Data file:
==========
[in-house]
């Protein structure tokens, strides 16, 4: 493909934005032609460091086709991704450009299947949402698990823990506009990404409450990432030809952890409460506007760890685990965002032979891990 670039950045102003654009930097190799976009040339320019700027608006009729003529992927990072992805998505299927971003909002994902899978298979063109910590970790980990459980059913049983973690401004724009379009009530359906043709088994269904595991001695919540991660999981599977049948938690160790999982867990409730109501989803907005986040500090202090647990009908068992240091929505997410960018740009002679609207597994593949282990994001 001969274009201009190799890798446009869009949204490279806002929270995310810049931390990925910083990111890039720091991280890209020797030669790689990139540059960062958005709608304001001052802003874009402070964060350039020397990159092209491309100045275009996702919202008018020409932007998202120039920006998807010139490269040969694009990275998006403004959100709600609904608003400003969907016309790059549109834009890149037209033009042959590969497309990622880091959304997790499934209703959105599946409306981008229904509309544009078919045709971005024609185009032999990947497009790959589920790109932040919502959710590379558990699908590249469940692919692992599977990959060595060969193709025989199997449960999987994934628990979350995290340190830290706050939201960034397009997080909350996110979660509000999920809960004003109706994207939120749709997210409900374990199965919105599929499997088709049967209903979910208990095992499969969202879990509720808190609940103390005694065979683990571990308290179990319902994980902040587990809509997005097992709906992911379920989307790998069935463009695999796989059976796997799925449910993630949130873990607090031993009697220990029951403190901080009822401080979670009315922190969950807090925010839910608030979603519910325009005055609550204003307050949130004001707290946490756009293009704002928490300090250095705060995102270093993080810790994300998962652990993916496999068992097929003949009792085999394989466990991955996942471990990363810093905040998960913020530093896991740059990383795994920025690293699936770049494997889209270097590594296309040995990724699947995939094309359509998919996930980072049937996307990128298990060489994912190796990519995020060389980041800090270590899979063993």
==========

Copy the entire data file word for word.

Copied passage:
[in-house]
């Protein structure tokens, strides 16, 4: 493909934005032609460091086709991704450009299947949402698990823990506009990404409450990432030809952890409460506007760890685990965002032979891990 670039950045102003654009930097190799976009040339320019700027608006009729003529992927990072992805998505299927971003909002994902899978298979063109910590970790980990459980059913049983973690401004724009379009009530359906043709088994269904595991001695919540991660999981599977049948938690160790999982867990409730109501989803907005986040500090202090647990009908068992240091929505997410960018740009002679609207597994593949282990994001 001969274009201009190799890798446009869009949204490279806002929270995310810049931390990925910083990111890039720091991280890209020797030669790689990139540059960062958005709608304001001052802003874009402070964060350039020397990159092209491309100045275009996702919202008018020409932007998202120039920006998807010139490269040969694009990275998006403004959100709600609904608003400003969907016309790059549109834009890149037209033009042959590969497309990622880091959304997790499934209703959105599946409306981008229904509309544009078919045709971005024609185009032999990947497009790959589920790109932040919502959710590379558990699908590249469940692919692992599977990959060595060969193709025989199997449960999987994934628990979350995290340190830290706050939201960034397009997080909350996110979660509000999920809960004003109706994207939120749709997210409900374990199965919105599929499997088709049967209903979910208990095992499969969202879990509720808190609940103390005694065979683990571990308290179990319902994980902040587990809509997005097992709906992911379920989307790998069935463009695999796989059976796997799925449910993630949130873990607090031993009697220990029951403190901080009822401080979670009315922190969950807090925010839910608030979603519910325009005055609550204003307050949130004001707290946490756009293009704002928490300090250095705060995102270093993080810790994300998962652990993916496999068992097929003949009792085999394989466990991955996942471990990363810093905040998960913020530093896991740059990383795994920025690293699936770049494997889209270097590594296309040995990724699947995939094309359509998919996930980072049937996307990128298990060489994912190796990519995020060389980041800090270590899979063993």